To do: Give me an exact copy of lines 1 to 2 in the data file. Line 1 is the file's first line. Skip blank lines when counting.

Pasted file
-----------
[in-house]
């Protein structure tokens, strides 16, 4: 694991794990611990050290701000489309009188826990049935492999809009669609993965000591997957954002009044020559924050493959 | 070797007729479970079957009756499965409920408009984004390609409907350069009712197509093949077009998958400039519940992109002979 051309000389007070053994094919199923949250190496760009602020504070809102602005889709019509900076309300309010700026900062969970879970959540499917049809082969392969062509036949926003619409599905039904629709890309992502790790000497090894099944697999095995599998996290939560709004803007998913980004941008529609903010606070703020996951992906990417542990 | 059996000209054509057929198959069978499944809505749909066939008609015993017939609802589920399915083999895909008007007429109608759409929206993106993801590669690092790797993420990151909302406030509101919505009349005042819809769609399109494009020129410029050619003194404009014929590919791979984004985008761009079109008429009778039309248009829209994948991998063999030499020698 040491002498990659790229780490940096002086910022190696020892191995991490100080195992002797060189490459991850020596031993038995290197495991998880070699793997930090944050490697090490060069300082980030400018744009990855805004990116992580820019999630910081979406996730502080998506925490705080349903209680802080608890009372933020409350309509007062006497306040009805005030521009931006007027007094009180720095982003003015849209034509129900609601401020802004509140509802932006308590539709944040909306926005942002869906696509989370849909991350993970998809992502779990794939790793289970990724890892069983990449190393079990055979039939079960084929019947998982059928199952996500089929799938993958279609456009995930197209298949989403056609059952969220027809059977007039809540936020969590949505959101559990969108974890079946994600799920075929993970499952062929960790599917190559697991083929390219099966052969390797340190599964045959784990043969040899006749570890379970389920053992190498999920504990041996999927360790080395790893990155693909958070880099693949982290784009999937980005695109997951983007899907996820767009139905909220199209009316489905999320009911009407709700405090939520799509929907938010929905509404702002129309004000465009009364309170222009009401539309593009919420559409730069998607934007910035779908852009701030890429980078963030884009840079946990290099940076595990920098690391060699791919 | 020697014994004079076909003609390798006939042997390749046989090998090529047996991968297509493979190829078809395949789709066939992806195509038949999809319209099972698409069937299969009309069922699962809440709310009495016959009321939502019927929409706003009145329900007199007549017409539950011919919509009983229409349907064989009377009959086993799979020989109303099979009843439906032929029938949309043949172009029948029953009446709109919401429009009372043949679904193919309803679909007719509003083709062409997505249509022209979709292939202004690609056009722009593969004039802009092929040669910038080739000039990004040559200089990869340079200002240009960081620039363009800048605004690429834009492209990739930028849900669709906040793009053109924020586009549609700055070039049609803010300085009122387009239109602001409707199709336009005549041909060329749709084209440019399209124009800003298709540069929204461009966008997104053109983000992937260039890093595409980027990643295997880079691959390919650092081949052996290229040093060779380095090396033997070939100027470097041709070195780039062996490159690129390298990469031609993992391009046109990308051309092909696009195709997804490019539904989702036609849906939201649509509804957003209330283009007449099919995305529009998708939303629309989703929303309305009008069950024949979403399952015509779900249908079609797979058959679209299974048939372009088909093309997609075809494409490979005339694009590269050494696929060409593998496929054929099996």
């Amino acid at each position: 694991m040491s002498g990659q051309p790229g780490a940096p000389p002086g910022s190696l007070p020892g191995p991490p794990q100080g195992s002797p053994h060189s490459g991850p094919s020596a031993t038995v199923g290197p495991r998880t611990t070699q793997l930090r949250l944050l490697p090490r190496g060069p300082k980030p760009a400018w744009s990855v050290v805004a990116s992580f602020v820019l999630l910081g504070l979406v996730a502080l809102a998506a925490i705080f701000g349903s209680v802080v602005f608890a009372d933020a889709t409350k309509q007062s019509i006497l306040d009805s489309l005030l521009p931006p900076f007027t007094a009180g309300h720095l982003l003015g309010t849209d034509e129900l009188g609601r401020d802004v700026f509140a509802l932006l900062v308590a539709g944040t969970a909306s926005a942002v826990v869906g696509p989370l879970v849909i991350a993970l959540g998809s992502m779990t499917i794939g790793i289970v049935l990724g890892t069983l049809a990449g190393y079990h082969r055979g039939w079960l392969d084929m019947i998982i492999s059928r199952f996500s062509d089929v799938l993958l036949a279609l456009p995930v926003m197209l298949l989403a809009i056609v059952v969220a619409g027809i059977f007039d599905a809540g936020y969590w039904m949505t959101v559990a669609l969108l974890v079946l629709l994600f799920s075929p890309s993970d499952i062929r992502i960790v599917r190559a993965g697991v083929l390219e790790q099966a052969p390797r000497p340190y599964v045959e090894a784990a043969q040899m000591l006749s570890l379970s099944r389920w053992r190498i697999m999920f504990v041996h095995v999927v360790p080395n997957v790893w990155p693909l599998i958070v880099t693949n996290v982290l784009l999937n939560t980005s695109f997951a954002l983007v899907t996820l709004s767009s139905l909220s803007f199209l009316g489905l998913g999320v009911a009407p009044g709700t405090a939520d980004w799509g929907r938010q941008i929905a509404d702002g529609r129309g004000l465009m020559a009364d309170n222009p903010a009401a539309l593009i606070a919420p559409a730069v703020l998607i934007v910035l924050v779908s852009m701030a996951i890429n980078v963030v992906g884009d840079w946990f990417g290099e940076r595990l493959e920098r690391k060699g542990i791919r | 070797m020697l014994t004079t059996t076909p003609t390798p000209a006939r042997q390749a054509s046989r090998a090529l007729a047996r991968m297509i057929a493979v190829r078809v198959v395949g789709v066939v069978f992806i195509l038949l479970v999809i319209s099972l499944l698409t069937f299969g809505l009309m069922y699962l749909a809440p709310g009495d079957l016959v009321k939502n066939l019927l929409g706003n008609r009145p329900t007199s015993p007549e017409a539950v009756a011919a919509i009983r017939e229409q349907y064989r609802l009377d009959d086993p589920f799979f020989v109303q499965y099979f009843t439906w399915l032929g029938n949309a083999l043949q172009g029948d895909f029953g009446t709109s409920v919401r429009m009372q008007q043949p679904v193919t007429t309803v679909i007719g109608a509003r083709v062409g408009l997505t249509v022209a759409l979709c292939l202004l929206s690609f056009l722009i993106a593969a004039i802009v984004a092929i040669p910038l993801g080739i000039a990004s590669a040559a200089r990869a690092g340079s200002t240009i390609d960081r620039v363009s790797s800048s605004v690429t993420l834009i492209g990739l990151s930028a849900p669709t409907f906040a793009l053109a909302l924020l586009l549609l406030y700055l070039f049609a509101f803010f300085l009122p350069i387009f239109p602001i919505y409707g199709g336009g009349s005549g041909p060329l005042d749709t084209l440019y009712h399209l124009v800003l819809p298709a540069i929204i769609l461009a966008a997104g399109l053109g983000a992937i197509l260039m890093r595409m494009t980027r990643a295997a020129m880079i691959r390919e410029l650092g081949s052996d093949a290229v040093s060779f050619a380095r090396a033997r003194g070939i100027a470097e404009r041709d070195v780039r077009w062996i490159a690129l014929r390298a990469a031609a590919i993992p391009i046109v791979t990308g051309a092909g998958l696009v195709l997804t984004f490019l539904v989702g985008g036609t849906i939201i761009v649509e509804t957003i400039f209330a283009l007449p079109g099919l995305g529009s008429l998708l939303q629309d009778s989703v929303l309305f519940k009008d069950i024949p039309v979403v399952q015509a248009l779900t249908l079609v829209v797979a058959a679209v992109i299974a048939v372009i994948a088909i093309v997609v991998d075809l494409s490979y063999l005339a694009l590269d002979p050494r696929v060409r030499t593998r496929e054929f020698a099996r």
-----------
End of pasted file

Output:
[in-house]
């Protein structure tokens, strides 16, 4: 694991794990611990050290701000489309009188826990049935492999809009669609993965000591997957954002009044020559924050493959 | 070797007729479970079957009756499965409920408009984004390609409907350069009712197509093949077009998958400039519940992109002979 051309000389007070053994094919199923949250190496760009602020504070809102602005889709019509900076309300309010700026900062969970879970959540499917049809082969392969062509036949926003619409599905039904629709890309992502790790000497090894099944697999095995599998996290939560709004803007998913980004941008529609903010606070703020996951992906990417542990 | 059996000209054509057929198959069978499944809505749909066939008609015993017939609802589920399915083999895909008007007429109608759409929206993106993801590669690092790797993420990151909302406030509101919505009349005042819809769609399109494009020129410029050619003194404009014929590919791979984004985008761009079109008429009778039309248009829209994948991998063999030499020698 040491002498990659790229780490940096002086910022190696020892191995991490100080195992002797060189490459991850020596031993038995290197495991998880070699793997930090944050490697090490060069300082980030400018744009990855805004990116992580820019999630910081979406996730502080998506925490705080349903209680802080608890009372933020409350309509007062006497306040009805005030521009931006007027007094009180720095982003003015849209034509129900609601401020802004509140509802932006308590539709944040909306926005942002869906696509989370849909991350993970998809992502779990794939790793289970990724890892069983990449190393079990055979039939079960084929019947998982059928199952996500089929799938993958279609456009995930197209298949989403056609059952969220027809059977007039809540936020969590949505959101559990969108974890079946994600799920075929993970499952062929960790599917190559697991083929390219099966052969390797340190599964045959784990043969040899006749570890379970389920053992190498999920504990041996999927360790080395790893990155693909958070880099693949982290784009999937980005695109997951983007899907996820767009139905909220199209009316489905999320009911009407709700405090939520799509929907938010929905509404702002129309004000465009009364309170222009009401539309593009919420559409730069998607934007910035779908852009701030890429980078963030884009840079946990290099940076595990920098690391060699791919 | 020697014994004079076909003609390798006939042997390749046989090998090529047996991968297509493979190829078809395949789709066939992806195509038949999809319209099972698409069937299969009309069922699962809440709310009495016959009321939502019927929409706003009145329900007199007549017409539950011919919509009983229409349907064989009377009959086993799979020989109303099979009843439906032929029938949309043949172009029948029953009446709109919401429009009372043949679904193919309803679909007719509003083709062409997505249509022209979709292939202004690609056009722009593969004039802009092929040669910038080739000039990004040559200089990869340079200002240009960081620039363009800048605004690429834009492209990739930028849900669709906040793009053109924020586009549609700055070039049609803010300085009122387009239109602001409707199709336009005549041909060329749709084209440019399209124009800003298709540069929204461009966008997104053109983000992937260039890093595409980027990643295997880079691959390919650092081949052996290229040093060779380095090396033997070939100027470097041709070195780039062996490159690129390298990469031609993992391009046109990308051309092909696009195709997804490019539904989702036609849906939201649509509804957003209330283009007449099919995305529009998708939303629309989703929303309305009008069950024949979403399952015509779900249908079609797979058959679209299974048939372009088909093309997609075809494409490979005339694009590269050494696929060409593998496929054929099996």